Minnesota Congressman Jim Oberstar, chair of the U.S. House Transportation and Infrastructure Committee, is not happy with the Obama Administration’s decision to delay the six-year transportation reauthorization process until 2010. He took the Obama Administration to task last week at a speech at the University of Minnesota, according to a report in the Minnesota business newswpaper Finance and Commerce:
Rep. Jim Oberstar isn’t hiding his frustrations with the White House these days.
On Wednesday, the Minnesota Democrat aimed some pointed barbs at the Obama administration, which favors an 18-month extension to the current transportation spending bill as an alternative to a six-year, $500 billion package introduced by the Minnesota Democrat this summer.
“The ‘yes we can, change you can believe in’ White House ran for cover,” Oberstar said during a presentation at the University of Minnesota. “I am not going to sugarcoat. â€¦ I thought the administration would like [this $500 billion plan], too. Instead, they ran for cover.”
Oberstar, head of the House Transportation Committee, added that an 18-month delay in Washington “is an enemy of progress.”
The Obama Administration claims it has too much on its plate already with climate change legislation, health care reform, and the economy. Transportation simply isn’t high on its agenda.
Indeed, this was evident to me when Obama appointed Ray LaHood as Secretary of the U.S. Department of Transportation. Secretary LaHood is an effective politician, but he knowledge of transportation policy (by his own admission) is shallow. From the Obama Administration’s perspective, transportation policy is about jobs and the stimulus package. Efficiency and mobility are secondary considerations.
It also seems clear by the narrow, partisan way the Obama Administration is approaching infrastructure finance. Rather than looking for long-term solutions to the transportation funding quagmire created by falling gas tax revenues, it is simply shutting down debate and discussion until the Administration gets around to it.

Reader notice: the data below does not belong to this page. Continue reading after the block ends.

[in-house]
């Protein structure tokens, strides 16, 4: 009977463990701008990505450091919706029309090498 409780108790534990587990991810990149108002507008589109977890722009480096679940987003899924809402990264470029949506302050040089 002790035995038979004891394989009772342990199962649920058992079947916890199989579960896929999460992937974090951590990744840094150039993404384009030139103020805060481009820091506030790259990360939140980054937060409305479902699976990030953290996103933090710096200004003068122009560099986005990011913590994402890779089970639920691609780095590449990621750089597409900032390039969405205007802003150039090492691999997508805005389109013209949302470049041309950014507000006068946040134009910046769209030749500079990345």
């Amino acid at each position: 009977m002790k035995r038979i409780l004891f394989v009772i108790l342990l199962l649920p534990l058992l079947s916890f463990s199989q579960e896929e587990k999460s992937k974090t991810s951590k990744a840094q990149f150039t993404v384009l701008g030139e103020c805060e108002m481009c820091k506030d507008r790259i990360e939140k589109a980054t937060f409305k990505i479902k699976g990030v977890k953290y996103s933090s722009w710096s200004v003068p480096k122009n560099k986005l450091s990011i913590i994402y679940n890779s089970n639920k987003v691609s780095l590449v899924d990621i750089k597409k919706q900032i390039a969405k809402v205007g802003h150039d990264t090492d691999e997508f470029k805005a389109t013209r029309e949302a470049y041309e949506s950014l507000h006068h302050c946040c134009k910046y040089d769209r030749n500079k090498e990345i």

Obama has also been cool to the idea of raising the federal gas tax — a key revenue source for transportation projects — in keeping with his promise not to raise taxes on families making more than $250,000 a year.
Elected officials from both parties may be loath to raise the gas tax until after the mid-term elections in 2010.
Oberstar is unmoved.
In the 1950s, he noted, Congress overwhelmingly voted to raise the gas tax three cents — at a time when gas cost 30 cents a gallon — to pay for highway projects. Later, Congress raised it an additional one cent per gallon on a voice vote, he said.
Alluding to the president’s gas tax position, Oberstar said, “You don’t have to say ‘Osama bin Laden’ at the White House. Just say ‘five cents.’ They all run for cover.”
There are very good reasons why we might be better off by delaying transportation reauthorization–the current legislation proposed by Oberstar would further centralize decisionmaking over transportation investments, move away from public-private partnerships in favor of government sponsored funding alternatives, and increases taxes significantly–but it’s hard not to sympathize with Oberstar’s frustration with an Administration that seems intent on further centralizing presidential authority and power at the expense of a meaingful discussion over long-term solutions to pressing national problems.